Closing the book on 2 stores
I've spent the last few weeks like a mourner in a graveyard, standing mute in front of places, wondering why. Two independent bookstores have...
Seattle Times staff columnist
I've spent the last few weeks like a mourner in a graveyard, standing mute in front of places, wondering why.
Two independent bookstores have closed recently, and Seattle is a lesser place. Last month, Madison Park Books cleared out its inventory. I peered through the window the other night and wondered how a place that, just weeks ago, was so vibrant — kids perched at the little table in the back, staff-recommendation cards tacked to the shelves like love notes — could now house little more than a ShopVac.
It felt the same the other day in front of the Beyond the Closet Bookstore on East Pike Street. Empty. Bare shelves. A sign on the door directing deliveries be returned to sender.
Both are significant losses to their communities, but more so for Beyond the Closet, for it was the city's only gay/lesbian bookstore, and filled a corner of Pike and Belmont Avenue with what was, not long ago, discreetly tucked away on back shelves of mainstream bookstores — or banned altogether.
Owner Ron Whiteaker opened Beyond the Closet in 1988, selling new and used books, magazines and erotica. (You righteous types can kneel in church today and thank God: There's now one less place around here to buy porn).
The inventory evolved with the times; near the end, Whiteaker sold books on planning gay weddings and parenting.
"Customers used to come in from Boise and plunk down $100 because they couldn't find this stuff in their own community," said Whiteaker, 48.
More importantly, the store served as an unofficial community center before the LGBT Community Center opened a few years ago.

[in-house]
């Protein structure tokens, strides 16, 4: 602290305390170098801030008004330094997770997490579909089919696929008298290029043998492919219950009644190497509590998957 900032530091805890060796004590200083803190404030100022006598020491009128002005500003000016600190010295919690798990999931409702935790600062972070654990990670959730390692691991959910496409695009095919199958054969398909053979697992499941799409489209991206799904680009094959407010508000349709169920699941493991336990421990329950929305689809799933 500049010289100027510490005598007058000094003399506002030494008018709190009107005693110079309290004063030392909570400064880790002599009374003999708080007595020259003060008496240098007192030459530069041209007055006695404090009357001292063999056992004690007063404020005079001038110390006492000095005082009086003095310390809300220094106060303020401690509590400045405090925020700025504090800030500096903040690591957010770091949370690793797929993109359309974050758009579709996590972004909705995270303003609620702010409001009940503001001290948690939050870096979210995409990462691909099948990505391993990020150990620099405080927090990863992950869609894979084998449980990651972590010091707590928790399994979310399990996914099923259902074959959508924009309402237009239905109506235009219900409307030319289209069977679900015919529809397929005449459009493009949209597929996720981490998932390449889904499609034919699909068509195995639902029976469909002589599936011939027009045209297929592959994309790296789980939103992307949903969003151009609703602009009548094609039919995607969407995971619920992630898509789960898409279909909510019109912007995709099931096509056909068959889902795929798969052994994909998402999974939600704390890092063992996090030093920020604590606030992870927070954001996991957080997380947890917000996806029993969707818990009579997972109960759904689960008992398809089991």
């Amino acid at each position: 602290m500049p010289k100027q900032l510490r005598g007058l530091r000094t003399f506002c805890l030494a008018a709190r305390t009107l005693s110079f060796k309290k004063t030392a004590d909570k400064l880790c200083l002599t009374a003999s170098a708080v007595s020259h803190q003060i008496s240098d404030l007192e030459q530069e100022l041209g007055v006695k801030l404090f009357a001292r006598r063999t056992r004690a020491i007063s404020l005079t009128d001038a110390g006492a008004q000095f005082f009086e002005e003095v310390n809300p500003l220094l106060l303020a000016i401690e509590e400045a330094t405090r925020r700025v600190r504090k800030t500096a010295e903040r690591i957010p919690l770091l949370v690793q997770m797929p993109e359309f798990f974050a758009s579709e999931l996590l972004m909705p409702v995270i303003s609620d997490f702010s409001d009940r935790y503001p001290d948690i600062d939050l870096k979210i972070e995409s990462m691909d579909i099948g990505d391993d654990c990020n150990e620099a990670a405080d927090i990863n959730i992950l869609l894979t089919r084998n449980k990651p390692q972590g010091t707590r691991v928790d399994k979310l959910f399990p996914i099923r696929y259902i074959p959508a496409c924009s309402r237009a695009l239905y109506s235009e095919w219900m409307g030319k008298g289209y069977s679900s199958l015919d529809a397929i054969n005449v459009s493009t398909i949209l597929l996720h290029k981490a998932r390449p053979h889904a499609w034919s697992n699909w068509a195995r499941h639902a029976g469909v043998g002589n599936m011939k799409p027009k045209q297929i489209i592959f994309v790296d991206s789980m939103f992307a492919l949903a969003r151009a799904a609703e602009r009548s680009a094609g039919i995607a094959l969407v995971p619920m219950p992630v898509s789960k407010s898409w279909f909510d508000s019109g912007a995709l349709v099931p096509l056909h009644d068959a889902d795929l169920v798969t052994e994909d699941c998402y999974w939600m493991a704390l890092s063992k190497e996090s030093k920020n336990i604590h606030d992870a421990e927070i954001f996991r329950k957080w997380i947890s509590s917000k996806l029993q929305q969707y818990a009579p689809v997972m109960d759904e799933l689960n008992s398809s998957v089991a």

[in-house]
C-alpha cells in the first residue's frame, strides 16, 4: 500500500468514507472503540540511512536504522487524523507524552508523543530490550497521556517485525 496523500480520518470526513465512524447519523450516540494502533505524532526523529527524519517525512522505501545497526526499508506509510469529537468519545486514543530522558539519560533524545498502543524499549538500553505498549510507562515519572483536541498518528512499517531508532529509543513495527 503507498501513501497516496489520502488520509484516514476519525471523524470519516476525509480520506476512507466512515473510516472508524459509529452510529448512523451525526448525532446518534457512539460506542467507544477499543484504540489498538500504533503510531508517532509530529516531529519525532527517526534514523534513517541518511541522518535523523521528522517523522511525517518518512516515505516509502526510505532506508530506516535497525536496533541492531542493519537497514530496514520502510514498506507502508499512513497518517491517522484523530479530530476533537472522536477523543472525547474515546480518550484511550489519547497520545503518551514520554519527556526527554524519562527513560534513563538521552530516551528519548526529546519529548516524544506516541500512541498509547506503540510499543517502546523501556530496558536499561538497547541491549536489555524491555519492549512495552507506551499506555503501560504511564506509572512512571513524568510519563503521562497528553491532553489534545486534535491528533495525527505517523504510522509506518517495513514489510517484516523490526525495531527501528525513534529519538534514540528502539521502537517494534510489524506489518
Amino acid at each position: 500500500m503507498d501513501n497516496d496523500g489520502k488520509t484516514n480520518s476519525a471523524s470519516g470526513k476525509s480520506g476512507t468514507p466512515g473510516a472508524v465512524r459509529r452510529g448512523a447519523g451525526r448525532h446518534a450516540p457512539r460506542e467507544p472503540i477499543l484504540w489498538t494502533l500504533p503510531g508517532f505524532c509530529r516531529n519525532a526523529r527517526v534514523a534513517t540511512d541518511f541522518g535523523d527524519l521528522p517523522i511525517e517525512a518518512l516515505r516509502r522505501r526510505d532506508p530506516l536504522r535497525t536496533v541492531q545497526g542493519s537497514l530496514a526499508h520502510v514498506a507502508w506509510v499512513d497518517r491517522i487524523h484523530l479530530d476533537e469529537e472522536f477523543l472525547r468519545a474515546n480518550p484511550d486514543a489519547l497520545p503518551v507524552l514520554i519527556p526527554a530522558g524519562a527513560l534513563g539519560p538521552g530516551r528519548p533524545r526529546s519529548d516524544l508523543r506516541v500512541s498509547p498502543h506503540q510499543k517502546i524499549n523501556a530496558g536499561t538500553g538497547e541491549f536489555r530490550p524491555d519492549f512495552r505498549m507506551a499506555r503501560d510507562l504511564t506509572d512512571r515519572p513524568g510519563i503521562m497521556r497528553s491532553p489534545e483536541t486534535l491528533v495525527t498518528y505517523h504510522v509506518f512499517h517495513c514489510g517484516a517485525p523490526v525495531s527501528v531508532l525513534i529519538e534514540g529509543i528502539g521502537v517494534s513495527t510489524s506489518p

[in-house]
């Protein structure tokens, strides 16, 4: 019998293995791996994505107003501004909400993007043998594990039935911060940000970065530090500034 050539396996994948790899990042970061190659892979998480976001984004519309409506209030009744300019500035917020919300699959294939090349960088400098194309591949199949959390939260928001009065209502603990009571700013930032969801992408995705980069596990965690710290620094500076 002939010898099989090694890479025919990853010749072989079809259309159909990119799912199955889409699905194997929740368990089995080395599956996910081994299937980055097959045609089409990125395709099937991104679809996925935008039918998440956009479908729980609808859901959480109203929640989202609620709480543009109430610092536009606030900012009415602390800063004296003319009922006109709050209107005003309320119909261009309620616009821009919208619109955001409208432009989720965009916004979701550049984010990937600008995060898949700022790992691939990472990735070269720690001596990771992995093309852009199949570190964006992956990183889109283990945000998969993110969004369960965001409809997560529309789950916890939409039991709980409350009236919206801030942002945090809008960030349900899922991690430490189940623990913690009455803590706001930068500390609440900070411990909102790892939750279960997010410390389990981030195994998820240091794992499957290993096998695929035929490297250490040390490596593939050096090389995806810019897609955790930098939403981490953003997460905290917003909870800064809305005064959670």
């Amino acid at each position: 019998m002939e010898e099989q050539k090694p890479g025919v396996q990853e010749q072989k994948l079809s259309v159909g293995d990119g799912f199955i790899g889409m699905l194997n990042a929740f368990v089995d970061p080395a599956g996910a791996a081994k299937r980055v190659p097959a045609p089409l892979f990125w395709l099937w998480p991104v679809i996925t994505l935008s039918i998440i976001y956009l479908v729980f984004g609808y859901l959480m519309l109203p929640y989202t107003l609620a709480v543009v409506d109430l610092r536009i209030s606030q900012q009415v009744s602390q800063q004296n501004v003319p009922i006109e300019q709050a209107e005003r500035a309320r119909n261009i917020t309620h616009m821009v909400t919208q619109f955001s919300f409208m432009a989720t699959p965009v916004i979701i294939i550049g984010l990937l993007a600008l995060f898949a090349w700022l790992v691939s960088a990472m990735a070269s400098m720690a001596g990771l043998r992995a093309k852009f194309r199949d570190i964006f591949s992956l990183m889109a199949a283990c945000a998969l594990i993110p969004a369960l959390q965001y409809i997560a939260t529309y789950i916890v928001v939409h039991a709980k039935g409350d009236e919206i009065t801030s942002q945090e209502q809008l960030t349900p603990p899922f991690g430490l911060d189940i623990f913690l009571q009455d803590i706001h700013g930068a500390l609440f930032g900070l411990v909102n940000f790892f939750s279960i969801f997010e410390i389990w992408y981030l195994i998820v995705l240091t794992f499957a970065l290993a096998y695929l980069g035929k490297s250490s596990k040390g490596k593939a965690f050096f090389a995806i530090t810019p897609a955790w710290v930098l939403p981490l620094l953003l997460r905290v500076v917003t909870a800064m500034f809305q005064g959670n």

The closing, decided on in the spring, was "mostly financial."
It's a familiar chorus, so feel free to sing along: People can save by shopping the large chains and online. Why pay more?
The 30 percent discount Whiteaker would have to offer to compete meant no profits.
The July 31 closure caught a lot of people by surprise, which is a good thing — they treated this gay bookstore like any other business.
But that was also its undoing.
"When people come in here and wonder what happened, you want to say, 'Where were you?' " said Angela Pfeil, owner of The Feed Bag, a pet-supply store next door. "They don't make the connection that they need to support the independents."
And the community will suffer more for it.
"This will have a historic effect, a trickle down," she said. "Every time someone walks up to the door and finds it closed, they will no longer have access to what could really help them" with their sexuality, their family's reaction to it, or their life in the community.
They could find those answers at Beyond the Closet — and not only from a book.
"It's strange not having a place to go to every day," Whiteaker said.
He isn't sure what he'll do next. But it won't be books.
"I think the print culture is dying," he said, and my heart sank again.
Rest in peace.
Nicole Brodeur's column appears Sunday, Tuesday and Thursday. Reach her at 206-464-2334 or email@example.com.
She'll say it again: Use it or lose it.
About Nicole Brodeur
My column is more a conversation with readers than a spouting of my own views. I like to think that, in writing, I lay down a bridge between readers and me. It is as much their space as mine. And it is a place to tell the stories that, otherwise, may not get into the paper.
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